24 March 2009

A Trip to Kaintuck Hollow

On our recent trip to Missouri, we spent the better part of a beautiful spring day at Kaintuck Hollow in Mark Twain National Forest. Below are a few photos of the fauna we saw... I could use a little help identifying a couple of these.

As soon as we got out of the car, I heard rustling of leaves and found a Blanchard's Cricket Frog (Acris crepitans v. blanchardi). In northern Indiana, cricket frogs have become pretty uncommon in the past quarter of a century; as you go farther south in the state, their metallic "gick-gick-gick" calls frequent the spring and summer air. The couple of times I have seen these inch-long frogs in the past, they have had an obvious green stripe down the center of their backs, like the one shown in my post here. Cricket frogs often have this colored stripe; sometimes it is red, yellow, or brown, but sometimes it is absent. You'll notice the warty texture to the skin, another helpful identification character. The feature to look for to obtain a positive ID, however, is the dark triangle between the eyes on the top of the head.

It wasn't long before I noticed another hop and commotion in the leaf litter, but this time the culprit was a russet-colored grasshopper. What a beautiful and well camouflaged creature! Thanks to Ted MacRae of Beetles in the Bush for identifying this as a Mischievous Bird Grasshopper (Schistocerca damnifica).

A bit later, while we were botanizing in an oak-hickory woodland, I saw movement out of the corner of my eye. After flipping over a few leaves, I found this approximately 1 inch long beetle. Thanks again to Ted MacRae for identifying this as a Ground Beetle (Carabus sylvosus).

Finally, we were lucky enough to see one of the Show-Me State's most unique mammals, the Missouri endemic Ozark Flying Squirrel (Glaucomys thomasii). This species bears little resemblance to the Northern Flying Squirrel (Glaucomys sabrinus) or Southern Flying Squirrel (Glaucomys volans), and in fact, unlike its relatives, is diurnal. Like its relatives, the Ozark Flying Squirrel shows an affinity towards lichens, acorns, and flowers.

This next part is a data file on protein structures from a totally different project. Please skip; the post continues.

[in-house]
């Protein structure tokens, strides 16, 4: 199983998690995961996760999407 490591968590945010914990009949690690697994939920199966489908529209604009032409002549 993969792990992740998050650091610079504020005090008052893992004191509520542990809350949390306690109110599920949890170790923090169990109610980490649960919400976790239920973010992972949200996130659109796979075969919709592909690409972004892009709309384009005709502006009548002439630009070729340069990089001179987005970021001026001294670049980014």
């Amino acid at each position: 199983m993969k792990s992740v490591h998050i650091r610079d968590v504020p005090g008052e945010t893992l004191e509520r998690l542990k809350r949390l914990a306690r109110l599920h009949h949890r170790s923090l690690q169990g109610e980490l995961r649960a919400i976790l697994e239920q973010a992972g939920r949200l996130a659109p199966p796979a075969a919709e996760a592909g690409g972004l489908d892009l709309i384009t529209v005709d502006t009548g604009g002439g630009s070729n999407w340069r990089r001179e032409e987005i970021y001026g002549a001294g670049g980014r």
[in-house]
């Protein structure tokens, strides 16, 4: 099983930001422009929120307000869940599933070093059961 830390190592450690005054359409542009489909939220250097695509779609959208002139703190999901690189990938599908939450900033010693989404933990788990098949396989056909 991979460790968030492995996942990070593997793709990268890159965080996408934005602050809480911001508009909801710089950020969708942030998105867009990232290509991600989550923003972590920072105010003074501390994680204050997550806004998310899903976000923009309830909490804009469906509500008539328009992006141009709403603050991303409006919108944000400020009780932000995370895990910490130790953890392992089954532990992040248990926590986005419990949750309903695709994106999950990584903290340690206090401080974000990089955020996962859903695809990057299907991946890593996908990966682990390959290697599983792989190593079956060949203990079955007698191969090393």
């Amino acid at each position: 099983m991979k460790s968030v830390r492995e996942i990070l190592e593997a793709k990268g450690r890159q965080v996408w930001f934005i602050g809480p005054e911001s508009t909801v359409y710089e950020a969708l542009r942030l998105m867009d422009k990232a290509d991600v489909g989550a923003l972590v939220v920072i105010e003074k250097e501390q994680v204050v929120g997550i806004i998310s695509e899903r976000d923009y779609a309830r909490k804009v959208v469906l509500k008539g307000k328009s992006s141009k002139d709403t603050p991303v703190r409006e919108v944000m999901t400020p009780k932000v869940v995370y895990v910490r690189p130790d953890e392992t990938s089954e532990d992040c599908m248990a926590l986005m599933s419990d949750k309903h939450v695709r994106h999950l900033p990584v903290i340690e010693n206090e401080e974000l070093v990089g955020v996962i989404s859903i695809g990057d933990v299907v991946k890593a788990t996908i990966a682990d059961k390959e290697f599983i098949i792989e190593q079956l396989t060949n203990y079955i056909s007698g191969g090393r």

9 comments:

Scott said...

Can someone explain to me how to add photos that can be clicked on an enlarged?? I can't figure it out.

beetlesinthebush said...

Hi Scott,

To link your photos to the larger version, go to "visual" mode on your post edit window and click on the image - you will see two buttons in the upper left corner of the image. Move the cursor over them and one will say "edit image", the other will say "delete image" - click on the one that says edit (don't click on the one that says delete!). In the window that opens, click on "Link to image", then click on "Update" to save the change to the image and click on "Update Post" to save the changes to the post.

If you do that and allow me to see bigger photos - I might be able to ID the bugs ;-)

regards--ted

Justin said...

Ha, Ha! That Ozark Flying Squirrel bears a striking resemblence to the Cook Meadow Prairie Chicken. Convergent evolution at it's best!

Scott said...

Ah, yes... the famous Cook Meadow Prairie Chicken...

Scott said...

The photos should be able to be enlarged now... but what a pain. Ted, your directions didn't seem to apply when using this blog platform, but thanks anyways. There's got to be an easier way than what i just went through.

Allison Vaughn said...

Excellent--Kaintuck is pretty neat during the growing season. Unfortunately, the fen proper has a bit of a sericea problem, but they keep up with fires there (which, of course, just helps sericea...sigh.) and it remains pretty diverse. Did you make it to Western Star Savanna nearby? It's a flatwoods!

Scott said...

Hi Allison. Yes, we noticed a lot of sericea in the fen and especially around the fen. We don't have as big of a problem with it up here in northern Indiana (yet), but I know of several locations where it was accidentally introduced. At one of the locations, the landowner has been fighting it for years, but he can't eradicate it. It's just a matter of time...

Yes, we visited Western Star as well. I'd been there once before, during the growing season. I was amazed at the rich flora, and it seemed like species I would never expect to see growing together in northern Indiana were very happy that way at Western Star.

Ted C. MacRae said...

Hi Scott, thanks for going through the trouble. Not sure what your platform is like, but with my hosted WordPress platform the image link is set by default when I upload the photo - maybe there's a setting you can specify for this.

Anyway, the large photos help a lot. For the grasshopper, it is in the family Acrididae (shorthorned grasshoppers). The light vertical stripe beneath the eye suggests the genus Schistocerca, and the uniform coloration, medium size, and light stripe on the pronotal ridge suggest the species S. damnifica. As for the beetle, it is a ground beetle (family Carabidae), and the bluish lateral marking suggests the species Carabus sylvosus. Ironically, Allison posted a picture of this very species just yesterday on FaceBook.

regards--ted

Scott said...

Hi Ted. Thanks for identifying the insects for me. I'd never knowingly seen either of these before. Appreciate your help!